This is my review of Call the Midwife, a memoir by Jennifer Worth.
Not too long ago, when I was on my BBC bender, Netflix suggested a British television series named Call the Midwife. At first glance, I assumed it was a clever parody of other hospital dramas. After all, it’s about a group of nuns who deliver babies in the mid-twentieth century; and as we know, typical hospital series today basically involve a lot of sex in on-call rooms. But it’s a serious drama, and could not be more different from ER or Grey’s Anatomy. While I don’t particularly enjoy dramas without a tight plotline, some historical issues they brought up were interesting from a historical perspective. For instance, the thalidomide tragedy. So I looked up the memoir on which the series was based, hoping for some poignant anecdotes.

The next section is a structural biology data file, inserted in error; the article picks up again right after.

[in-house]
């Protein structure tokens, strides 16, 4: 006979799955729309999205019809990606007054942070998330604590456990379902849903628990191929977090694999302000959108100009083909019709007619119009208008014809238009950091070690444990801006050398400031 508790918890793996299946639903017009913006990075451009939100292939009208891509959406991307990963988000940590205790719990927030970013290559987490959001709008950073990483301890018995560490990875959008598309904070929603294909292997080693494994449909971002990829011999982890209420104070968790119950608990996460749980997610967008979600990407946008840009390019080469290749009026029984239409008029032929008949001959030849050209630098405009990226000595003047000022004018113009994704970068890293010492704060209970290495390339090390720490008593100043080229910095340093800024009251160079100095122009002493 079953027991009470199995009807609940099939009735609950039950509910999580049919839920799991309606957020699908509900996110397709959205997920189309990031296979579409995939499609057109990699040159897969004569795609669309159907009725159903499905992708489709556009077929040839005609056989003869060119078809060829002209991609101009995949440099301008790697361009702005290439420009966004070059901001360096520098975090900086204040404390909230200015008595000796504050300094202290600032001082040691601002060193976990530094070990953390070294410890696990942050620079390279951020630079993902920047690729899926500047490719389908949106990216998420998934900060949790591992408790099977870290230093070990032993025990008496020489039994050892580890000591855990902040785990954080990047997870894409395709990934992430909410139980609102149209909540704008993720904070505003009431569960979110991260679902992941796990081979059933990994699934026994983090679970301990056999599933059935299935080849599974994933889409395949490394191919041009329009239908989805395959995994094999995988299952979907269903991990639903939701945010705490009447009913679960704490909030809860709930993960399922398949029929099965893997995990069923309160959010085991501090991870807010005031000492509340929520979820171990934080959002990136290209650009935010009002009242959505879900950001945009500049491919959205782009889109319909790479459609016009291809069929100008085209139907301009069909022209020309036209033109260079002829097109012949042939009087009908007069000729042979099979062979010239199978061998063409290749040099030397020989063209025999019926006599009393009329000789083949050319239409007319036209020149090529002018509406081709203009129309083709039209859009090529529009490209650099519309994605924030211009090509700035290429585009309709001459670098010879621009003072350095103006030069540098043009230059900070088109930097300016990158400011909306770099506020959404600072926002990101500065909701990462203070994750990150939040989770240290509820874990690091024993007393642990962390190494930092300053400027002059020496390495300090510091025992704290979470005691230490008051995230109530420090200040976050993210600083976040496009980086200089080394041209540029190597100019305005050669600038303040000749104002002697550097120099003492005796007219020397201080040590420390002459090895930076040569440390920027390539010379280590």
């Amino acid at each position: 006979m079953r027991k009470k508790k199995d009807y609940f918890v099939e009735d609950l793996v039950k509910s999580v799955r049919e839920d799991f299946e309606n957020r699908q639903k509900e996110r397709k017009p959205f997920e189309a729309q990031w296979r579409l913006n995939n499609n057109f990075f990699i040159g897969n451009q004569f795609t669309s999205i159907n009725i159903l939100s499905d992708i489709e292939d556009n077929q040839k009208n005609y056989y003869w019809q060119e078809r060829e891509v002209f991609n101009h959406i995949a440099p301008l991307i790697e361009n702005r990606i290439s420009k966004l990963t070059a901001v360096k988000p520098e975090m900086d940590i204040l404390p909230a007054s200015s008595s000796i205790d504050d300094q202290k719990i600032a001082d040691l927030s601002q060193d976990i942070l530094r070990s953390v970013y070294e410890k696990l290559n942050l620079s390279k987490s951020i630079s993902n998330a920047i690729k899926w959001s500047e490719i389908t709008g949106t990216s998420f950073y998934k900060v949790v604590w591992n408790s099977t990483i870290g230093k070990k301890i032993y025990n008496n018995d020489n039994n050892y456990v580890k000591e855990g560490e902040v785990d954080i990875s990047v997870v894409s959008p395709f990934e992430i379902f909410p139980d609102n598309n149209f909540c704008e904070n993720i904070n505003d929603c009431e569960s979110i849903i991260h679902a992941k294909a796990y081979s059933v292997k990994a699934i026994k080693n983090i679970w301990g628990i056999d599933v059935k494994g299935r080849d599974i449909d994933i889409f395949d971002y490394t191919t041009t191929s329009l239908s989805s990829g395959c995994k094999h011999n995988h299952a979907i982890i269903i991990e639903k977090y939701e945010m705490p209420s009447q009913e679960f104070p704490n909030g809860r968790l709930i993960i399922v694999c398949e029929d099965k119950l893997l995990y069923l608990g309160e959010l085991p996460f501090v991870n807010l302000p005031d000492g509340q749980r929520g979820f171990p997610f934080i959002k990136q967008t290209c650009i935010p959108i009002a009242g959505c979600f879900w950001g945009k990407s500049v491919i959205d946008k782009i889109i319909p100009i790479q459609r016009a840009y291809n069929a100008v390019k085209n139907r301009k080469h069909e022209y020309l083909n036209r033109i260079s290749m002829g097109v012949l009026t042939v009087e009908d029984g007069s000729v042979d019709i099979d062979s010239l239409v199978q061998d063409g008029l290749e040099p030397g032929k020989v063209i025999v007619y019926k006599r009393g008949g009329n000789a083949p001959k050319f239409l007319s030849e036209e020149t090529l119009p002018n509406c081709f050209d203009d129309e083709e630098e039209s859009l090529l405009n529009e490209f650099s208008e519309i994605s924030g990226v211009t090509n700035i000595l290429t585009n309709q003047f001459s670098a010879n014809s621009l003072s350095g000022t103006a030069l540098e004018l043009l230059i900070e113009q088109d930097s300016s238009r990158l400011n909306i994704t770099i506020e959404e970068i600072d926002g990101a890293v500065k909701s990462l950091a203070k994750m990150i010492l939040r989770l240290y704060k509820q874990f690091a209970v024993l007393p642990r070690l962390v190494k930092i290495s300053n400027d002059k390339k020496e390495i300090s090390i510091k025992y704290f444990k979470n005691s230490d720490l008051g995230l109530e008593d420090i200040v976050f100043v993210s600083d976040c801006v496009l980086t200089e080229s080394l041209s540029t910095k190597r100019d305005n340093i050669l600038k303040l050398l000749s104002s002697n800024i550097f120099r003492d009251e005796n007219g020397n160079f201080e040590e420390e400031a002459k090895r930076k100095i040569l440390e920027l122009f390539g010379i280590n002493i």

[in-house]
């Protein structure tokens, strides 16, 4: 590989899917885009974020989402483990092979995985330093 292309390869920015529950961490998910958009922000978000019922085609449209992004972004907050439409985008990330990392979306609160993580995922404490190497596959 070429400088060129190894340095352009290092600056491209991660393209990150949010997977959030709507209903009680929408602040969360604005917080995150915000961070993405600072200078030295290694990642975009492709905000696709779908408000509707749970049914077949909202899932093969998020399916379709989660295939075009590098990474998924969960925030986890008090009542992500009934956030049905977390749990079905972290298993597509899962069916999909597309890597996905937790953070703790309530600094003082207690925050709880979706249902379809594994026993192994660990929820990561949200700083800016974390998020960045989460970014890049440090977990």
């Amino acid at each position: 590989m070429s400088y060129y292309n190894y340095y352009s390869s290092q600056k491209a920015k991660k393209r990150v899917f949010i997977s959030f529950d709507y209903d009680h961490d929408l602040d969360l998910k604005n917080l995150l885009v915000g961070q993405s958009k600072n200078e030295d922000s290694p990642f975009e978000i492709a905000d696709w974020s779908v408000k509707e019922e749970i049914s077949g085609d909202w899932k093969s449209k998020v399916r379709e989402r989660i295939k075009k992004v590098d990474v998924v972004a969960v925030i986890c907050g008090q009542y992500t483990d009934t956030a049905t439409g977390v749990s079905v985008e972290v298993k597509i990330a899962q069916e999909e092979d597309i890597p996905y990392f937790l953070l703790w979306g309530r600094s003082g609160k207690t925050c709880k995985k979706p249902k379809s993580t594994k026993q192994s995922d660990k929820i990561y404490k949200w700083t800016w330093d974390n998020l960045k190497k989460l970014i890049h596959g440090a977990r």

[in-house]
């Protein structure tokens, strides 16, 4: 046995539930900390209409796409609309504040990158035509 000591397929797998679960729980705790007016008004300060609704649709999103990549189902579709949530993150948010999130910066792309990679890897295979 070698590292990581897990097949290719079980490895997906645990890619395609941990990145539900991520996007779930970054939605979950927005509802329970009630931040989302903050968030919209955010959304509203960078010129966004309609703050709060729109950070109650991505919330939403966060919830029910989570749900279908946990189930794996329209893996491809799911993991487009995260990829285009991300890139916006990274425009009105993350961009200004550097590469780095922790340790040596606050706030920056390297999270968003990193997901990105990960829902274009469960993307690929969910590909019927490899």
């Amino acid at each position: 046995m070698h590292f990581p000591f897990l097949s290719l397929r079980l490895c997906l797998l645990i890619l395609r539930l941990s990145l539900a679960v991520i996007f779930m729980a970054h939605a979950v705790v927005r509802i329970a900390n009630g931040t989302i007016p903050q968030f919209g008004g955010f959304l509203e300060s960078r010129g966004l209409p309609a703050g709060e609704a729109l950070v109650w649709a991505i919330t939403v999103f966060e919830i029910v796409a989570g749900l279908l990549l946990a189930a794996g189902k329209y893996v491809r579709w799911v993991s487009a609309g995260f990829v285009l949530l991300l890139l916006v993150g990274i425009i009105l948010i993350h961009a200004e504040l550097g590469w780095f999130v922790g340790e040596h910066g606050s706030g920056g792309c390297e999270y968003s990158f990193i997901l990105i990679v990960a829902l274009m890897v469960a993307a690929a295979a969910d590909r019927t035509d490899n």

Jennifer Worth decided to take up midwifery, with all the idealism of youth. She joined a nursing group run by a Catholic organization and staffed mainly by nuns. They worked in London’s East End, a run-down, poverty-stricken area. From domestic abuse to poor hygiene to fatal ignorance, several events had the naive Jennifer questioning her decisions. But her ever-cheerful coworkers and the patient nuns inspired her to plough on through all-nighters and tragic losses.
I was a bit disappointed with this book. There were several anecdotes, as promised, but most of the challenges faced in the East End were sociological and not medical. It is, however, a stark reminder of how far we have come in terms of scientific progress and medical technology. At the time, anaesthetics were just being introduced; I cannot imagine how painful childbirth must have been back then.
Read this book if you’re looking for a historical memoir of a different kind. 3.5/5